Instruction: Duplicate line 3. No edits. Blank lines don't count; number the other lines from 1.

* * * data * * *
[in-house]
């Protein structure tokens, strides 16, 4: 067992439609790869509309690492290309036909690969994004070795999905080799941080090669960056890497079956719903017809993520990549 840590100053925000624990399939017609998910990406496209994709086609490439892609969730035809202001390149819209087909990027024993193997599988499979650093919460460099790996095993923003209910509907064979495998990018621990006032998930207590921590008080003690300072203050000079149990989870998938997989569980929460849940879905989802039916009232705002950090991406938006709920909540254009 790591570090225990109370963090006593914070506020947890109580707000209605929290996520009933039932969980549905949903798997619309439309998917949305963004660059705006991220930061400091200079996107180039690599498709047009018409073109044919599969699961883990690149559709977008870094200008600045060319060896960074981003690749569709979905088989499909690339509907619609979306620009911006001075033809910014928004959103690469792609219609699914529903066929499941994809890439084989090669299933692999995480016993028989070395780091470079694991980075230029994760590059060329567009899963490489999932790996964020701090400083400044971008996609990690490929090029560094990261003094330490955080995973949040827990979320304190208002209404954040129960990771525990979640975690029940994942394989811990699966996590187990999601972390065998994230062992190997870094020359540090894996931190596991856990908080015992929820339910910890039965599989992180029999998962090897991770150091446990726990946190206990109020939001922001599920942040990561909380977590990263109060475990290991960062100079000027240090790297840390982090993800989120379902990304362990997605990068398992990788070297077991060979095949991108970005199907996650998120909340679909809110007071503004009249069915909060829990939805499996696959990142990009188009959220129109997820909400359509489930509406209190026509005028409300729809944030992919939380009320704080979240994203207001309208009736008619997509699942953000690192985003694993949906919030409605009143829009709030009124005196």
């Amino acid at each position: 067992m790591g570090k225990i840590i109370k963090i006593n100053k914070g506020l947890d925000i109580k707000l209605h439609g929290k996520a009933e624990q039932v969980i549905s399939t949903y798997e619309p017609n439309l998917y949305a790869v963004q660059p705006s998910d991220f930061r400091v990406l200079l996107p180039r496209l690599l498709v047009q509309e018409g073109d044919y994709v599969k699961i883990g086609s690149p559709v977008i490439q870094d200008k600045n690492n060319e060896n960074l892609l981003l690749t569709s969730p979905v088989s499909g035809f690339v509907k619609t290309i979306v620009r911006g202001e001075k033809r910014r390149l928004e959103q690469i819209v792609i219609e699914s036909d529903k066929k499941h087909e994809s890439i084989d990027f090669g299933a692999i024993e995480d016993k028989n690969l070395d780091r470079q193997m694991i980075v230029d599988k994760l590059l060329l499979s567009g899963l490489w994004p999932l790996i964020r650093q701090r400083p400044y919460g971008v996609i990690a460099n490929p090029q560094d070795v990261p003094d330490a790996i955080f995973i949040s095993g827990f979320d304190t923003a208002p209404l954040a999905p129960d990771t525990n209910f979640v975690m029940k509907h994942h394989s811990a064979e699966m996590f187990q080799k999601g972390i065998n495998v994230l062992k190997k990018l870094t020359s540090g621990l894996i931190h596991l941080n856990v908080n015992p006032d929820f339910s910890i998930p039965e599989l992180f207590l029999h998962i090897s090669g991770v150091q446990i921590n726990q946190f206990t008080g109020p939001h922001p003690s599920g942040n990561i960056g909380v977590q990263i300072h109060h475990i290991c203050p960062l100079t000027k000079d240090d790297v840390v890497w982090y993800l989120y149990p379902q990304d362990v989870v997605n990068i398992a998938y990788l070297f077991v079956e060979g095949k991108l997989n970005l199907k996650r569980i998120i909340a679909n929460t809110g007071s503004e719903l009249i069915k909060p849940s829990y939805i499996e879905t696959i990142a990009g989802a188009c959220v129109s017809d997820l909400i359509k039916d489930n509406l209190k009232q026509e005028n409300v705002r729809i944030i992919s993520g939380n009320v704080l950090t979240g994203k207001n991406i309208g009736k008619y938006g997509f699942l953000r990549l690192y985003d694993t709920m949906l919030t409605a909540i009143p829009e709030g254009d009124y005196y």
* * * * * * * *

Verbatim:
């Amino acid at each position: 067992m790591g570090k225990i840590i109370k963090i006593n100053k914070g506020l947890d925000i109580k707000l209605h439609g929290k996520a009933e624990q039932v969980i549905s399939t949903y798997e619309p017609n439309l998917y949305a790869v963004q660059p705006s998910d991220f930061r400091v990406l200079l996107p180039r496209l690599l498709v047009q509309e018409g073109d044919y994709v599969k699961i883990g086609s690149p559709v977008i490439q870094d200008k600045n690492n060319e060896n960074l892609l981003l690749t569709s969730p979905v088989s499909g035809f690339v509907k619609t290309i979306v620009r911006g202001e001075k033809r910014r390149l928004e959103q690469i819209v792609i219609e699914s036909d529903k066929k499941h087909e994809s890439i084989d990027f090669g299933a692999i024993e995480d016993k028989n690969l070395d780091r470079q193997m694991i980075v230029d599988k994760l590059l060329l499979s567009g899963l490489w994004p999932l790996i964020r650093q701090r400083p400044y919460g971008v996609i990690a460099n490929p090029q560094d070795v990261p003094d330490a790996i955080f995973i949040s095993g827990f979320d304190t923003a208002p209404l954040a999905p129960d990771t525990n209910f979640v975690m029940k509907h994942h394989s811990a064979e699966m996590f187990q080799k999601g972390i065998n495998v994230l062992k190997k990018l870094t020359s540090g621990l894996i931190h596991l941080n856990v908080n015992p006032d929820f339910s910890i998930p039965e599989l992180f207590l029999h998962i090897s090669g991770v150091q446990i921590n726990q946190f206990t008080g109020p939001h922001p003690s599920g942040n990561i960056g909380v977590q990263i300072h109060h475990i290991c203050p960062l100079t000027k000079d240090d790297v840390v890497w982090y993800l989120y149990p379902q990304d362990v989870v997605n990068i398992a998938y990788l070297f077991v079956e060979g095949k991108l997989n970005l199907k996650r569980i998120i909340a679909n929460t809110g007071s503004e719903l009249i069915k909060p849940s829990y939805i499996e879905t696959i990142a990009g989802a188009c959220v129109s017809d997820l909400i359509k039916d489930n509406l209190k009232q026509e005028n409300v705002r729809i944030i992919s993520g939380n009320v704080l950090t979240g994203k207001n991406i309208g009736k008619y938006g997509f699942l953000r990549l690192y985003d694993t709920m949906l919030t409605a909540i009143p829009e709030g254009d009124y005196y």